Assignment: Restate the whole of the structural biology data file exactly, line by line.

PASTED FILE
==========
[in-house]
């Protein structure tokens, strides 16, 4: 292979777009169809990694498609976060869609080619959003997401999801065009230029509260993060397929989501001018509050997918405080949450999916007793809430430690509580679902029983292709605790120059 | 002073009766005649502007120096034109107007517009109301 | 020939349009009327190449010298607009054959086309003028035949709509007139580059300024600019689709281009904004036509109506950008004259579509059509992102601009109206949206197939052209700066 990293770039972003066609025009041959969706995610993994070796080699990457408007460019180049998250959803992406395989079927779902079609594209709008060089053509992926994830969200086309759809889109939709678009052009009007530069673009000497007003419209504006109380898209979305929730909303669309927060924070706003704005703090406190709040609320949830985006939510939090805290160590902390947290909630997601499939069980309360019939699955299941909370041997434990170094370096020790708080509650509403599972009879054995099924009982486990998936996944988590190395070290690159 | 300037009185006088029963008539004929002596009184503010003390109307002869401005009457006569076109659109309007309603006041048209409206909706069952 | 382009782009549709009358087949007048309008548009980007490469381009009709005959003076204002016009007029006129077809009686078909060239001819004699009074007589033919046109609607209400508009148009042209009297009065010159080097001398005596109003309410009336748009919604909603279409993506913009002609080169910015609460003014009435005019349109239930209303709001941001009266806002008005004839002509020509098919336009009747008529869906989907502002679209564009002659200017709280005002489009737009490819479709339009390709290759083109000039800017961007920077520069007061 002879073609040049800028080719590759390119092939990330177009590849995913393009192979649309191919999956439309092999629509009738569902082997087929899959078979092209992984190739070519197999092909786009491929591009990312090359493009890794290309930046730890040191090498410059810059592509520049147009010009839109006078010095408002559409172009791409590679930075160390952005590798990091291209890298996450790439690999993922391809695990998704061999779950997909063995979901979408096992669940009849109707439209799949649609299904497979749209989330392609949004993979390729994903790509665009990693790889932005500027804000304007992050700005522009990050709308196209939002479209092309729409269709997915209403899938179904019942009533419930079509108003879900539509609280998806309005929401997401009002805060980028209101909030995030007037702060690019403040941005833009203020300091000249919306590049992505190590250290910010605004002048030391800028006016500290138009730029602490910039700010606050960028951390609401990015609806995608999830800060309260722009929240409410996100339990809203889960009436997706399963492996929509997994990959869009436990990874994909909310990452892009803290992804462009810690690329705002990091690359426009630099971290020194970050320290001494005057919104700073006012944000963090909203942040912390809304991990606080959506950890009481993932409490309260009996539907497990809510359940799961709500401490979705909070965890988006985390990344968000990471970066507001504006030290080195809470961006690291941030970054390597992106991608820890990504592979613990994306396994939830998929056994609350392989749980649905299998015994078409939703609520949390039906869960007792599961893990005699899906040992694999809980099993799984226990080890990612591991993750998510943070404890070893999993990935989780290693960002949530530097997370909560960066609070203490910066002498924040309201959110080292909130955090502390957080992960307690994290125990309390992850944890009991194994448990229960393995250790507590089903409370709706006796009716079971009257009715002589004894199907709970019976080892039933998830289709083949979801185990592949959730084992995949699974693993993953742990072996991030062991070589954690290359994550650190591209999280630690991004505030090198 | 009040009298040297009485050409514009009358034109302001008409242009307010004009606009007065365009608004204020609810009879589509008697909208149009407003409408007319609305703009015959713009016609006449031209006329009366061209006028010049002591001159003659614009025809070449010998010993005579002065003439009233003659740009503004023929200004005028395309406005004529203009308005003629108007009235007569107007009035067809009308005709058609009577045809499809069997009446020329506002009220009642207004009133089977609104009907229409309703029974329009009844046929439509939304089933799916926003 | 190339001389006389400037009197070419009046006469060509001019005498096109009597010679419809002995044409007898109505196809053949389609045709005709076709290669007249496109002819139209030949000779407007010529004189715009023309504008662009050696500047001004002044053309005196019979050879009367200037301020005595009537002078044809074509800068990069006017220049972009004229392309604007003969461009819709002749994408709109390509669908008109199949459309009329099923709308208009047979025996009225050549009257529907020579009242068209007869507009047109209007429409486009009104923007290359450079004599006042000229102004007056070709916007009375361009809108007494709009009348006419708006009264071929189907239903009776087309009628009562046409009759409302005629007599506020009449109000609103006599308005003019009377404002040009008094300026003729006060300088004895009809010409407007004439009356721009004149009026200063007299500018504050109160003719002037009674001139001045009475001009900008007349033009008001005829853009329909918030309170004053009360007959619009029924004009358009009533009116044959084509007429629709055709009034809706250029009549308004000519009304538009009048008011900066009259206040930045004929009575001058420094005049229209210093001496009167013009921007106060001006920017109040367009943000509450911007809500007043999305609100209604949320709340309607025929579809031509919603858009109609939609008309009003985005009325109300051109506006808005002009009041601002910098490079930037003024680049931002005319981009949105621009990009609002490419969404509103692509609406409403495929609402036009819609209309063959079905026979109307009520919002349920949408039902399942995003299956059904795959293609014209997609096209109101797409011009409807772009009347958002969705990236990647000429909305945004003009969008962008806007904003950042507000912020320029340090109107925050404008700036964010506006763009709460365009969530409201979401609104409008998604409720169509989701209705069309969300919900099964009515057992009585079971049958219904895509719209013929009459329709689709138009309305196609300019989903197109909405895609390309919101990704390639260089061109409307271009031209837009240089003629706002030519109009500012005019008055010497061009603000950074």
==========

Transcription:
[in-house]
């Protein structure tokens, strides 16, 4: 292979777009169809990694498609976060869609080619959003997401999801065009230029509260993060397929989501001018509050997918405080949450999916007793809430430690509580679902029983292709605790120059 | 002073009766005649502007120096034109107007517009109301 | 020939349009009327190449010298607009054959086309003028035949709509007139580059300024600019689709281009904004036509109506950008004259579509059509992102601009109206949206197939052209700066 990293770039972003066609025009041959969706995610993994070796080699990457408007460019180049998250959803992406395989079927779902079609594209709008060089053509992926994830969200086309759809889109939709678009052009009007530069673009000497007003419209504006109380898209979305929730909303669309927060924070706003704005703090406190709040609320949830985006939510939090805290160590902390947290909630997601499939069980309360019939699955299941909370041997434990170094370096020790708080509650509403599972009879054995099924009982486990998936996944988590190395070290690159 | 300037009185006088029963008539004929002596009184503010003390109307002869401005009457006569076109659109309007309603006041048209409206909706069952 | 382009782009549709009358087949007048309008548009980007490469381009009709005959003076204002016009007029006129077809009686078909060239001819004699009074007589033919046109609607209400508009148009042209009297009065010159080097001398005596109003309410009336748009919604909603279409993506913009002609080169910015609460003014009435005019349109239930209303709001941001009266806002008005004839002509020509098919336009009747008529869906989907502002679209564009002659200017709280005002489009737009490819479709339009390709290759083109000039800017961007920077520069007061 002879073609040049800028080719590759390119092939990330177009590849995913393009192979649309191919999956439309092999629509009738569902082997087929899959078979092209992984190739070519197999092909786009491929591009990312090359493009890794290309930046730890040191090498410059810059592509520049147009010009839109006078010095408002559409172009791409590679930075160390952005590798990091291209890298996450790439690999993922391809695990998704061999779950997909063995979901979408096992669940009849109707439209799949649609299904497979749209989330392609949004993979390729994903790509665009990693790889932005500027804000304007992050700005522009990050709308196209939002479209092309729409269709997915209403899938179904019942009533419930079509108003879900539509609280998806309005929401997401009002805060980028209101909030995030007037702060690019403040941005833009203020300091000249919306590049992505190590250290910010605004002048030391800028006016500290138009730029602490910039700010606050960028951390609401990015609806995608999830800060309260722009929240409410996100339990809203889960009436997706399963492996929509997994990959869009436990990874994909909310990452892009803290992804462009810690690329705002990091690359426009630099971290020194970050320290001494005057919104700073006012944000963090909203942040912390809304991990606080959506950890009481993932409490309260009996539907497990809510359940799961709500401490979705909070965890988006985390990344968000990471970066507001504006030290080195809470961006690291941030970054390597992106991608820890990504592979613990994306396994939830998929056994609350392989749980649905299998015994078409939703609520949390039906869960007792599961893990005699899906040992694999809980099993799984226990080890990612591991993750998510943070404890070893999993990935989780290693960002949530530097997370909560960066609070203490910066002498924040309201959110080292909130955090502390957080992960307690994290125990309390992850944890009991194994448990229960393995250790507590089903409370709706006796009716079971009257009715002589004894199907709970019976080892039933998830289709083949979801185990592949959730084992995949699974693993993953742990072996991030062991070589954690290359994550650190591209999280630690991004505030090198 | 009040009298040297009485050409514009009358034109302001008409242009307010004009606009007065365009608004204020609810009879589509008697909208149009407003409408007319609305703009015959713009016609006449031209006329009366061209006028010049002591001159003659614009025809070449010998010993005579002065003439009233003659740009503004023929200004005028395309406005004529203009308005003629108007009235007569107007009035067809009308005709058609009577045809499809069997009446020329506002009220009642207004009133089977609104009907229409309703029974329009009844046929439509939304089933799916926003 | 190339001389006389400037009197070419009046006469060509001019005498096109009597010679419809002995044409007898109505196809053949389609045709005709076709290669007249496109002819139209030949000779407007010529004189715009023309504008662009050696500047001004002044053309005196019979050879009367200037301020005595009537002078044809074509800068990069006017220049972009004229392309604007003969461009819709002749994408709109390509669908008109199949459309009329099923709308208009047979025996009225050549009257529907020579009242068209007869507009047109209007429409486009009104923007290359450079004599006042000229102004007056070709916007009375361009809108007494709009009348006419708006009264071929189907239903009776087309009628009562046409009759409302005629007599506020009449109000609103006599308005003019009377404002040009008094300026003729006060300088004895009809010409407007004439009356721009004149009026200063007299500018504050109160003719002037009674001139001045009475001009900008007349033009008001005829853009329909918030309170004053009360007959619009029924004009358009009533009116044959084509007429629709055709009034809706250029009549308004000519009304538009009048008011900066009259206040930045004929009575001058420094005049229209210093001496009167013009921007106060001006920017109040367009943000509450911007809500007043999305609100209604949320709340309607025929579809031509919603858009109609939609008309009003985005009325109300051109506006808005002009009041601002910098490079930037003024680049931002005319981009949105621009990009609002490419969404509103692509609406409403495929609402036009819609209309063959079905026979109307009520919002349920949408039902399942995003299956059904795959293609014209997609096209109101797409011009409807772009009347958002969705990236990647000429909305945004003009969008962008806007904003950042507000912020320029340090109107925050404008700036964010506006763009709460365009969530409201979401609104409008998604409720169509989701209705069309969300919900099964009515057992009585079971049958219904895509719209013929009459329709689709138009309305196609300019989903197109909405895609390309919101990704390639260089061109409307271009031209837009240089003629706002030519109009500012005019008055010497061009603000950074």